Well, January did eventually come to an end! Actually quite a while ago now, but this post has been in my draft folder for a while, waiting for me to get a moment to finish it.
I know in some ways February isn’t much better – still dark, still cold etc, but I have a February birthday, which always cheers things up for me, and it’s also half term next week so we get a little break from the relentless school run routine. My books during January have been a really mixed bag, both in terms of genre and a mix of new reads and old favourites.
Scarlet Feather by Maeve Binchy
This is my must-read-every-new-year book. Partly because it starts on New Year’s Eve, and follows the characters through a whole year in their lives. And partly because I find it a spirit-bolstering combination of comforting and inspiring. The central characters, Cathy and Tom, have been best friends since college, and are just in the process of fulfilling their dream of setting up their own catering company. The novel follows them as they battle to achieve their dream, through all sorts of family and relationship dramas and crises; Binchy skilfully weaving in the stories of other protagonists as she goes. This novel always gives me a warm glow, and a desire to get up and get on with the new year. Just what you need in January.
The Sherlock Chronicles by Steve Tribe
I don’t watch very much telly, and what I do watch is usually courtesy of CBeebies. It’s not some kind of weird snobbery, it’s just that generally I prefer reading and talking to viewing. I don’t think I’m a very visual person really. However, husband and I did eventually come late to the Sherlock party; binge-watching the box-sets of the first two series, and then breathlessly waiting with half the country for subsequent series to be made and shown. It is quite simply the best television I have ever seen. I know. Even better than Charlie and Lola or Topsy and Tim. That good. And it’s not just because I inevitably have a lamentably cliched crush on Benedict Cumberbatch. It’s just amazing. Fast-paced plot, witty dialogue, moving characterisation, breathless suspense, stunning cinematography. I really couldn’t love it more. I actually wasn’t such a fan of the last (ever?) episode, but the end of another horribly brief series still left me feeling more than a little bereft, and I remembered that we’d been given this book as a present a couple of years ago when we first got into the series. I hadn’t read it at the time, but the day after the last series finished I put Sophia down for her nap, resolutely ignored all the things I ought to be doing, and curled up with this book and indulged myself.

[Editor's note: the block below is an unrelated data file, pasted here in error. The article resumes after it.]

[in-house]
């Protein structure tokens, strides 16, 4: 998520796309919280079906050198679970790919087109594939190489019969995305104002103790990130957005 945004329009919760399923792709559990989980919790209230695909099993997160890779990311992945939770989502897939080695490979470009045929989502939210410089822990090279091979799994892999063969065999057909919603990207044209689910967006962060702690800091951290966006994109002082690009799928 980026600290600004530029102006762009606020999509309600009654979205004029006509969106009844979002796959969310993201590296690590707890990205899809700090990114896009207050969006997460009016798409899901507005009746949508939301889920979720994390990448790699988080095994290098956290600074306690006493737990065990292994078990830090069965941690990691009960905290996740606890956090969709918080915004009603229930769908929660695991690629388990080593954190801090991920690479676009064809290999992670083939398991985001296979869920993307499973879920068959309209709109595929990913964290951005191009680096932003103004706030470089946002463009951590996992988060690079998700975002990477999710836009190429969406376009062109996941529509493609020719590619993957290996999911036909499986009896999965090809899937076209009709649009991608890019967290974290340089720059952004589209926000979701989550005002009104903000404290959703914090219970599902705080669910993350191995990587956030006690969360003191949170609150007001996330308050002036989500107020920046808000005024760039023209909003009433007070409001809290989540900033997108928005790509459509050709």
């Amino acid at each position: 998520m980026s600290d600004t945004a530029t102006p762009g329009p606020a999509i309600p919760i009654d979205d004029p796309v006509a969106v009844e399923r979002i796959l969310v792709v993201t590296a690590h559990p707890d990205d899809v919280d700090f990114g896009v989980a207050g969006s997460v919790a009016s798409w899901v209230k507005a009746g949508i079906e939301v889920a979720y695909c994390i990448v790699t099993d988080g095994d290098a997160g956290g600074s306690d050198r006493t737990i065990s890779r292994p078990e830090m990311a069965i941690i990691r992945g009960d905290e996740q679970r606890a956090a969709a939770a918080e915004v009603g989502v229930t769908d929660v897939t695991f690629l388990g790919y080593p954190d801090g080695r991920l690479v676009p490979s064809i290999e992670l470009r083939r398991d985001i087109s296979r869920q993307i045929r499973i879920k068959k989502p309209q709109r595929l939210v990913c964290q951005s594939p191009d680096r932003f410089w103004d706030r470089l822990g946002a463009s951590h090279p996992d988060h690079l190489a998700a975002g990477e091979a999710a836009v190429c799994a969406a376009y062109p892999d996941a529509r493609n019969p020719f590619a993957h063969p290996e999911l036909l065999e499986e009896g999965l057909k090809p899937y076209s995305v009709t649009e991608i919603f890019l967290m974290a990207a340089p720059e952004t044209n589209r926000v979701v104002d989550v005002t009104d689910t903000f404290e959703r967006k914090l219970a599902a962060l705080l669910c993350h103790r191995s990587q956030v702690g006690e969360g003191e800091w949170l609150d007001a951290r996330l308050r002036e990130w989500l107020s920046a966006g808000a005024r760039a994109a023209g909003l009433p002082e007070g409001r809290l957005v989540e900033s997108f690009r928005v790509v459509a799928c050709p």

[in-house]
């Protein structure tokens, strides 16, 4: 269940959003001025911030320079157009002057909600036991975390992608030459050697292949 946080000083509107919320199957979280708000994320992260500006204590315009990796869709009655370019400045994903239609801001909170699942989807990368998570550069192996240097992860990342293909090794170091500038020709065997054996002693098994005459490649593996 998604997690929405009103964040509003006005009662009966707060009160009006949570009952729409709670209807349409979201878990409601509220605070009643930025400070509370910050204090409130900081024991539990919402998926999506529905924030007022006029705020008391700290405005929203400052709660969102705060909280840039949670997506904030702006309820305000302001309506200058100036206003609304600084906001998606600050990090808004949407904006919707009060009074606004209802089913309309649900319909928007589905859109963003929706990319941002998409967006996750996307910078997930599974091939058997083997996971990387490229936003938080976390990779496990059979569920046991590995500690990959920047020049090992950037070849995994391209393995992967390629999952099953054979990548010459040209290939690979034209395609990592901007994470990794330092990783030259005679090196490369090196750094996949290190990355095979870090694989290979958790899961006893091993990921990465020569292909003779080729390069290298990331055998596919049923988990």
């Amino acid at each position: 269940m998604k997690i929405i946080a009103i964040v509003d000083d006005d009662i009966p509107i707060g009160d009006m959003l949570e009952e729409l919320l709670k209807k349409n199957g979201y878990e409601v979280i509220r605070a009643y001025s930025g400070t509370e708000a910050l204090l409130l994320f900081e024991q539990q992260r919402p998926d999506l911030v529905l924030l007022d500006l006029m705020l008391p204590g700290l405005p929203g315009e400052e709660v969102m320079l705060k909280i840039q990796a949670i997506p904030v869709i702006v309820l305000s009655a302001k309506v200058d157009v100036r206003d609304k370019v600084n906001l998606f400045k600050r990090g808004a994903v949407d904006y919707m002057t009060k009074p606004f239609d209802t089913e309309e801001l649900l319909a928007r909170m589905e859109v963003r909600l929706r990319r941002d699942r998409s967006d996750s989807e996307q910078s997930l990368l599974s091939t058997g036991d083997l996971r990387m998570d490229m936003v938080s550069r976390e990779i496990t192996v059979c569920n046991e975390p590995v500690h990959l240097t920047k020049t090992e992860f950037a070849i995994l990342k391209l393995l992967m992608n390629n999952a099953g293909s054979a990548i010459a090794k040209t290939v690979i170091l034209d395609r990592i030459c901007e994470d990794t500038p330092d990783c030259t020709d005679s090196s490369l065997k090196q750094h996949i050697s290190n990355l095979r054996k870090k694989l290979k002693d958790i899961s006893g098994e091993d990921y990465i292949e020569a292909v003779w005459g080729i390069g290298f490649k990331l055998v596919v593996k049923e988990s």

The Adventures of Sherlock Holmes by Arthur Conan Doyle
And then, of course, I wanted to re-read some of the original Sherlock Holmes stories. I was struck anew by just how amazingly good these are. It’s very easy to see why they were the stories which spawned the wildly popular genre of detective fiction, not to mention thousands of films, television series, spoofs and translations. The acting in Sherlock is so compelling that I could hear all the dialogue in Benedict Cumberbatch and Martin Freeman’s voices, but that enhanced rather than detracted from my reading experience.
And in a little ‘how life changes’ vignette, I found a 1st class train ticket to Bristol, dating from 2006, tucked in the book. Over ten years ago – I was working for an organisation which generously provided 1st class travel for its employees, and I had a conference to attend in Bristol. Off to Paddington early one morning in my vertiginous heels and a business suit, tapping away on my laptop and Blackberry on the journey out, busy at a conference on medical regulation all day, and then sinking into my seat for the journey home and pulling a favourite book out of my smart little handbag. No first class travel, or conferences, or high heels in my life now, but I can still read and enjoy the same book in my cosy but chaotic house with my children sleeping (or not) upstairs. I think 25 year old Helen would be pretty happy at how most things have turned out for her a decade later, but slightly horrified at a) how little sleep I survive on and b) what I now feel constitutes a good shoe.